Architecture Around the World

Supreme Court Building
Washington, DC



Architect :

Cass Gilbert


Herman A. MacNeil



Click on illustrations for larger size -- and additional information



16 Corinthian columns support a portico at its main entrance

The pediment contains the sculpture "Liberty Enthroned Guarded by Order and Authority" by Robert Aitken

On the architrave is incised "Equal Justice Under Law"

16 fluted Corinthian columns support a portico at its main entrance

On either side of the main steps are seated marble figures. These large statues are the work of sculptor James Earle Fraser. On the left is a female figure, the Contemplation of Justice.

Coffered ceiling

Coffered ceiling



Great Hall
Neoclassical style was chosen to reflect democratic ideals. Ironically, Gilbert's friendship with Mussolini helped him obtain the marble used for the interior columns.

Coffered ceiling panel

The frieze is decorated with medallion profiles of lawgivers and heraldic devices.

At the east end of the Great Hall, is the Court Chamber proper -- 82 by 91 feet, with a coffered ceiling 44 feet high. Gilbert walled this imposing room with ivory vein marble from Spain.

Its Ionic 24 columns are Old Convent Quarry Siena marble from Liguria, Italy.

For 146 years the Supreme Court met wherever it could -- a private home, the Royal Exchange (later the Merchants Exchange) building in New York, Philadelphia's city hall, and several other locations. Its most permanent home was the Capitol building; a too-cozy arrangement for a government that prides itself on separation of powers.

Chief Justice William Howard Taft and the Associate Justices admired architect Cass Gilbert’s model for a new Supreme Court building in 1929. Taft had begun lobbying for a separate building as early as 1912, and redoubled his efforts when he became Chief Justice in 1921. Taft not only persuaded Congress to fund the nearly $10 million building, giving the Court its own home for the first time, but he also oversaw its planning and initial construction. When the cornerstone was laid in 1932, Chief Justice Charles Evans Hughes said of Taft, who had died two years before: “This building is the result of his intelligent persistence.”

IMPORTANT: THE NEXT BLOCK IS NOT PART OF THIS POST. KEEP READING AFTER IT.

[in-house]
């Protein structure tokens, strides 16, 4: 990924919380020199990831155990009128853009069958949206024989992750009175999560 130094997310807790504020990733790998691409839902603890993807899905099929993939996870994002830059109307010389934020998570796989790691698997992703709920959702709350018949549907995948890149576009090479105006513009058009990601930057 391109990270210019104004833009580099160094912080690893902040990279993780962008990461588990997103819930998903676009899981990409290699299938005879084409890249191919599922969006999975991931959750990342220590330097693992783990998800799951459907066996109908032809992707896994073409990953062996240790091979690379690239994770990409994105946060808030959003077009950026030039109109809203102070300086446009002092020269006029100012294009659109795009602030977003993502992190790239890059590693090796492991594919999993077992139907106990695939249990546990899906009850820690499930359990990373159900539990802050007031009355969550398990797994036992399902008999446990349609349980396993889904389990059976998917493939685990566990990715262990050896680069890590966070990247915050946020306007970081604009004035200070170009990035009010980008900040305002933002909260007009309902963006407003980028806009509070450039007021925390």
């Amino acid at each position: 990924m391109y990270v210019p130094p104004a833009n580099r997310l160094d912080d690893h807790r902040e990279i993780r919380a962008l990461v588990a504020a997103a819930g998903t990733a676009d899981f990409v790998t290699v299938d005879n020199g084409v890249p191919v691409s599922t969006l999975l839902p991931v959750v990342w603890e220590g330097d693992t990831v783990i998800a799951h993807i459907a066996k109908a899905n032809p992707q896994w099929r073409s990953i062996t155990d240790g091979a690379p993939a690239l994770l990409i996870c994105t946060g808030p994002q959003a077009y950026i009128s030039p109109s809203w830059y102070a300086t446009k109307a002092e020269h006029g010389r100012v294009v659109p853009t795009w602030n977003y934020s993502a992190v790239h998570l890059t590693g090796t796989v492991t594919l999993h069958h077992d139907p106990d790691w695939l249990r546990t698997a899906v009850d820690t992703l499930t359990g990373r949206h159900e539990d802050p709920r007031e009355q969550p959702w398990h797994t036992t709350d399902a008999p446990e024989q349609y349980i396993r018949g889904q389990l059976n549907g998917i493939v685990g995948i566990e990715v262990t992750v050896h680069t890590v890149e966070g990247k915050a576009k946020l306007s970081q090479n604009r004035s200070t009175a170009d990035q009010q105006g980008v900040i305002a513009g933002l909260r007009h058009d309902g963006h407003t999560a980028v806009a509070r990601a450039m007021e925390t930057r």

One of the last of the large neoclassical Federal buildings erected in the 1930s. It was designed by the noted architect Cass Gilbert who is best known as the architect for the Woolworth Building in New York City. Like Taft, Gilbert did not live to see his dream building completed. He died in 1934. The Court held its first session in the new building on October 7, 1935.

There is three million dollars worth of marble. For the exterior walls alone a thousand freight car loads of flawless stone came from Vermont -- along with a 250-ton slab specifically cut for sculptor James E. Fraser’s allegorical figures at the entrance.


Photos and their arrangement © 2005 Chuck LaChiusa
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